Manufactured Landscapes

Not necessarily a post-card Seattle picture

This happens to be a “picture” I see often, at least when the clouds let me see Rainier behind the industrial facade. Maybe I just like the Duwamish River because it is the one I see most often, and feel some deep pity for. It was once a living thing. Now it is just a place where we built a city, a port, an economy. Seeing the Duwamish every day some times reminds me of what I felt when I saw the Mississippi in Louisiana, where the river is subverted to human desires and the many industries that thrive there. Maybe I just have a thing for rivers?

The industrial Duwamish in south Seattle

The Duwamish River, in south Seattle, is a U.S. federal Superfund cleanup site and one of the most developed industrial landscapes in the Pacific Northwest. The area is dotted with cargo container barges, cement factories, shipping and receiving warehouses, and other industrial facilities. Believe it or not, fish swim up this river to spawn, and people fish on this waterway every summer.

Under the spell of Bernd and Hilla Becher

My current expression through still photography, at this moment in time, remains heavily influenced by the highly acclaimed German photographers Bernd and Hilla Becher. The husband-wife duo (Bernd has passed on) influenced perhaps the most acclaimed and financially successful photographers of the past 20 years, through their late-in-life work at the “Dusseldorf School of Photography.” The Bernds’ now famous protégé‎s/students include Thomas Ruff and Andres Gursky. The latter is now on record for selling the world’s most expensive photographic print.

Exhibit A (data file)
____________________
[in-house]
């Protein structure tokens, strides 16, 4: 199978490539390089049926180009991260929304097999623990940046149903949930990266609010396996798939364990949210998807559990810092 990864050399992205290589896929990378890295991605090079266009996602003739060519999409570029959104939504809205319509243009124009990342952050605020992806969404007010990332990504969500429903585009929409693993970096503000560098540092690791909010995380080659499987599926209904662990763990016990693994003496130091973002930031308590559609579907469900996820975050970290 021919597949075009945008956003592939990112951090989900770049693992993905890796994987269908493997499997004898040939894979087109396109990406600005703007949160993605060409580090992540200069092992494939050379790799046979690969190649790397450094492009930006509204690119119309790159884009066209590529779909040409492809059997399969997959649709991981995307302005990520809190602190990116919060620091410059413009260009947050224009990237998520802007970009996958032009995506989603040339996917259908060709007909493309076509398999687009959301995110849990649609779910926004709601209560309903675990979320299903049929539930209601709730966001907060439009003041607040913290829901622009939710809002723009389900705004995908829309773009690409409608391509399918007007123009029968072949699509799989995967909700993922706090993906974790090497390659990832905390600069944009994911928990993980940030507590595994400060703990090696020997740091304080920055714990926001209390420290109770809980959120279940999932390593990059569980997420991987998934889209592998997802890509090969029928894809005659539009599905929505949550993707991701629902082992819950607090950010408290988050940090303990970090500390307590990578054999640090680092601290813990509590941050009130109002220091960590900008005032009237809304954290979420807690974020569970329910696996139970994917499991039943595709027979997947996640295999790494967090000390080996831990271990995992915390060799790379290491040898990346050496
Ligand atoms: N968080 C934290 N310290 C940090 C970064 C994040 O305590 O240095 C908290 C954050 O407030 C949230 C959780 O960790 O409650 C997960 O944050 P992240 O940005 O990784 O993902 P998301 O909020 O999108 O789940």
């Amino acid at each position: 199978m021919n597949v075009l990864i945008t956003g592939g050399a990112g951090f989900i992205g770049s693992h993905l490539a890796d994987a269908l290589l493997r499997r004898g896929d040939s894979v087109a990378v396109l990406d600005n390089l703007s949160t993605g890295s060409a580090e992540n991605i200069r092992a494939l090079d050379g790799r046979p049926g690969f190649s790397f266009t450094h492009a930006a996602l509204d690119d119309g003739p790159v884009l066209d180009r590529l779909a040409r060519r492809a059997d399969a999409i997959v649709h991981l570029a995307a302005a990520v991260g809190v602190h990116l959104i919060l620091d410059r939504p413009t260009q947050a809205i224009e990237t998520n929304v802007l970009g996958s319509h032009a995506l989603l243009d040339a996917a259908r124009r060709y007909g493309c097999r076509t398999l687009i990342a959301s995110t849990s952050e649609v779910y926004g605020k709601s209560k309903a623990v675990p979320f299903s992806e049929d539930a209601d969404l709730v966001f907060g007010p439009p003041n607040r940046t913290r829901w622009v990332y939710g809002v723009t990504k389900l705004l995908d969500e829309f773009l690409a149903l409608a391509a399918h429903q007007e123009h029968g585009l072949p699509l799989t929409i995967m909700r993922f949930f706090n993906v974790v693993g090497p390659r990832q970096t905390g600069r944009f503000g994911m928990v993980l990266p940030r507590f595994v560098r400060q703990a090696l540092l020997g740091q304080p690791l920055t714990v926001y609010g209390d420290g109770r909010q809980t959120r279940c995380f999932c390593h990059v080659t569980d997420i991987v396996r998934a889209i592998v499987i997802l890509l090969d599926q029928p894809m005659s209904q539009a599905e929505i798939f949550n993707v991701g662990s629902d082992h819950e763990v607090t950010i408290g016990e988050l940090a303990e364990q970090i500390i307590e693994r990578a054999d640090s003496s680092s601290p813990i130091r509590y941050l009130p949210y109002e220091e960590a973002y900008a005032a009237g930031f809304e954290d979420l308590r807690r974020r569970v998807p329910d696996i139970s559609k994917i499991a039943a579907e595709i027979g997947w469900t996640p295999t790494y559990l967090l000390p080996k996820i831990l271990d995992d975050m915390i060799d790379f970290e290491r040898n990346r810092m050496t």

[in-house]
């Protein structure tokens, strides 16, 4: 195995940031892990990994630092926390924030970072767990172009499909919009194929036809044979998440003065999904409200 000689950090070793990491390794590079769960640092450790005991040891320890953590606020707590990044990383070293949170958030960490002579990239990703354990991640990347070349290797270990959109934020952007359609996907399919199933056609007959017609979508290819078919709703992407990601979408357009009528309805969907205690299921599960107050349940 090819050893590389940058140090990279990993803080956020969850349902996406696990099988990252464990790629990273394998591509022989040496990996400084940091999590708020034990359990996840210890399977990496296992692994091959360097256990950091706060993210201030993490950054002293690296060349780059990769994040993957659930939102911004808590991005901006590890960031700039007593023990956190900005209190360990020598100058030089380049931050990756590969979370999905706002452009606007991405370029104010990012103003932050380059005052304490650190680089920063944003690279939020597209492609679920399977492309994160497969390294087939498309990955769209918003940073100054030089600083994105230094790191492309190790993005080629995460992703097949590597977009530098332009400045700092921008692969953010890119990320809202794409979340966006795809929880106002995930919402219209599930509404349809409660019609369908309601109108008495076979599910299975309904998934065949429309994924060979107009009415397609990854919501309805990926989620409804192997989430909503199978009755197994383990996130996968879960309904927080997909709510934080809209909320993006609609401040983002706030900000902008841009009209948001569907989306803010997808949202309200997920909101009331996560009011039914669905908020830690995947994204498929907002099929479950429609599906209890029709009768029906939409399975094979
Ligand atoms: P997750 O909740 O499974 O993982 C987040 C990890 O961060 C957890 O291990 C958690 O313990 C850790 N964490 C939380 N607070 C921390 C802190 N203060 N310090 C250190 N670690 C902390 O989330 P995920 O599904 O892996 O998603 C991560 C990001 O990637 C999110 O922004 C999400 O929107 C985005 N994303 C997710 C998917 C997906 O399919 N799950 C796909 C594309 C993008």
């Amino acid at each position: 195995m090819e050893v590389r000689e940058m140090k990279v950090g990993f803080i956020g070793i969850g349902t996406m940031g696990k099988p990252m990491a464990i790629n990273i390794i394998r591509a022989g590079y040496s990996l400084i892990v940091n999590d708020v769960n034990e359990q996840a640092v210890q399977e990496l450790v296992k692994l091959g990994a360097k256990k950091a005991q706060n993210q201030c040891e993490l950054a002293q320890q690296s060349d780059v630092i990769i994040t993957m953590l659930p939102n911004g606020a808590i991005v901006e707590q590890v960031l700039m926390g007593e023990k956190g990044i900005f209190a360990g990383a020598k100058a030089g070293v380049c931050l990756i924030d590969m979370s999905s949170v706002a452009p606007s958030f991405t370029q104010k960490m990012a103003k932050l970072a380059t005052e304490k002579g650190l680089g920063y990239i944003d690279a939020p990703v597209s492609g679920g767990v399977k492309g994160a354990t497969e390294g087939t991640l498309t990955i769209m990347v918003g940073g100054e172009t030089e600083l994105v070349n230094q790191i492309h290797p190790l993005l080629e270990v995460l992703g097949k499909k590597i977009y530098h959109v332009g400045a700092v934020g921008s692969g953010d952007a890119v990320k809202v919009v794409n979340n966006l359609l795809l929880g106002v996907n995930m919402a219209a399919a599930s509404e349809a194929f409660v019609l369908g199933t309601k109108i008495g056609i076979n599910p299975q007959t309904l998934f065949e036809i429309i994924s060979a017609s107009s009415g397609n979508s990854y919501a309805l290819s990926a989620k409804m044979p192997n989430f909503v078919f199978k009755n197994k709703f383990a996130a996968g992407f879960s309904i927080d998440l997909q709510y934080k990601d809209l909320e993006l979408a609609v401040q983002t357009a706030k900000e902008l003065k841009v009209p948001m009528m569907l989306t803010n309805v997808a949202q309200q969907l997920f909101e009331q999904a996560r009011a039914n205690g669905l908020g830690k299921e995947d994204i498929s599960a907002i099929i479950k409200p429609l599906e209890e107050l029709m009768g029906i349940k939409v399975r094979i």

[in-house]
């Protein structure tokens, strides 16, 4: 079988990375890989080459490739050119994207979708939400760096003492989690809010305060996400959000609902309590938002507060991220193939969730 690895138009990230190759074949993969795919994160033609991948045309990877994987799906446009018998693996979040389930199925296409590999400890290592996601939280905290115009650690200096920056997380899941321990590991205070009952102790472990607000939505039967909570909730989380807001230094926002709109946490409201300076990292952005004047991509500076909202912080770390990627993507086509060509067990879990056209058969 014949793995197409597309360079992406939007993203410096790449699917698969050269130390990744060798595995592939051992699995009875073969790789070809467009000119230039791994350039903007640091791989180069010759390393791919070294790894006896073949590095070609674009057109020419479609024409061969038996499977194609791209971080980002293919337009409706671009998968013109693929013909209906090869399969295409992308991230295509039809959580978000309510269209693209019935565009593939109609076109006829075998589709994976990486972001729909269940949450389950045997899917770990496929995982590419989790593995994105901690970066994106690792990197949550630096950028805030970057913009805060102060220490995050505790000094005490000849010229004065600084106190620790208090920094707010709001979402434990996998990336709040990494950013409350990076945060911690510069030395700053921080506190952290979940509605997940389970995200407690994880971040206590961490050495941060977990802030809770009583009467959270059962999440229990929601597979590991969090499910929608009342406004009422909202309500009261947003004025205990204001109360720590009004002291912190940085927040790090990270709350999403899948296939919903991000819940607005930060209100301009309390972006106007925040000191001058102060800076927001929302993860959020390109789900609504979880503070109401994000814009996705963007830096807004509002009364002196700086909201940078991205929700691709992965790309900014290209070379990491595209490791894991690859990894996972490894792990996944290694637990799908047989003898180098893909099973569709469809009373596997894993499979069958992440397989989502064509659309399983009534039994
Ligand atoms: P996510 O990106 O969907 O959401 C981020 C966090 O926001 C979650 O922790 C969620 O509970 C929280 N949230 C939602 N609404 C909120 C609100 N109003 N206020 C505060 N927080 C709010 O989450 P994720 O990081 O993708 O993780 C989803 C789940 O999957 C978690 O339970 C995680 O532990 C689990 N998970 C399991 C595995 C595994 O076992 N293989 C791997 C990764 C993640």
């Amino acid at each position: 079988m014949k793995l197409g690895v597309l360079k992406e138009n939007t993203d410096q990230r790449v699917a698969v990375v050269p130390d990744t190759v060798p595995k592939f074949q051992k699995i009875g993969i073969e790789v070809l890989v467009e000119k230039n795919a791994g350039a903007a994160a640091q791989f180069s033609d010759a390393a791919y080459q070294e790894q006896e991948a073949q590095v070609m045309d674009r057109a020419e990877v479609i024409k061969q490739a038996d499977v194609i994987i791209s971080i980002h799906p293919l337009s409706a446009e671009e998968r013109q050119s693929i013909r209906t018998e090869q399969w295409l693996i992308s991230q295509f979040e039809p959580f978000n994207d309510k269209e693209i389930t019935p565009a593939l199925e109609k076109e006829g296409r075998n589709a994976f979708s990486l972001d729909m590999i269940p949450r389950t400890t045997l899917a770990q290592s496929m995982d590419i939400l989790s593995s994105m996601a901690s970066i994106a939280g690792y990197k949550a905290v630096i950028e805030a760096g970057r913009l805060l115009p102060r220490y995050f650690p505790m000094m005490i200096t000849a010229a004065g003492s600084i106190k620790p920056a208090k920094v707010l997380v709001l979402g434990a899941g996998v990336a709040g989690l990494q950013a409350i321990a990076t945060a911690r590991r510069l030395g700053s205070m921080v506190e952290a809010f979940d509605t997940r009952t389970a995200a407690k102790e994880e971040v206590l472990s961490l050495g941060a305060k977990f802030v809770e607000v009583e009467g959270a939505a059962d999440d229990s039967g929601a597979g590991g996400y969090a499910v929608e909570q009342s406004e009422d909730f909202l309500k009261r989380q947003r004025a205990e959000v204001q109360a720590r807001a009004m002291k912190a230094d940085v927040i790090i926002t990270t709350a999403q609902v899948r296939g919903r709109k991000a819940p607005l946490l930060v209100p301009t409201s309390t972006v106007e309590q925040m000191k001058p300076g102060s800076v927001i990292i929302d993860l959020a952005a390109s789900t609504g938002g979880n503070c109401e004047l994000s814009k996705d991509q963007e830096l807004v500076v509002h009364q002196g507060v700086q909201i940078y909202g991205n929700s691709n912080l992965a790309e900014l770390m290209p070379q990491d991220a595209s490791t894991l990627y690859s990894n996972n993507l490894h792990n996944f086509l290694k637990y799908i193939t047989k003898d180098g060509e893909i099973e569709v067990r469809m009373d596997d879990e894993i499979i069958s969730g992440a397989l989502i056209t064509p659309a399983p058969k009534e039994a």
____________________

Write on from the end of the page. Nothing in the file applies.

The Bernds were deeply enmeshed in showcasing industrial forms, which they arranged later in books and exhibitions as typologies. (Please read my post about their work and their influence.) They also were telling a story of the economy of the times and the industrial West, just as at was on its downward spiral, before the rise of industrial China and India.

My most recent photographic series on Tacoma and the Duwamish River industrial area of Seattle are in some ways indebted to this thinking, about how the industrial ports of the Pacific Northwest are the lands devoted to the overwhelming power of global trade, the last vestiges of Northwest industrial activity, and the world of high-paid blue collar work that is on the verge of extinction in the United States.

Here is the first of two provocative YouTube videos on the Bechers’ work and thinking, in their own words (you can see part two after part one finishes).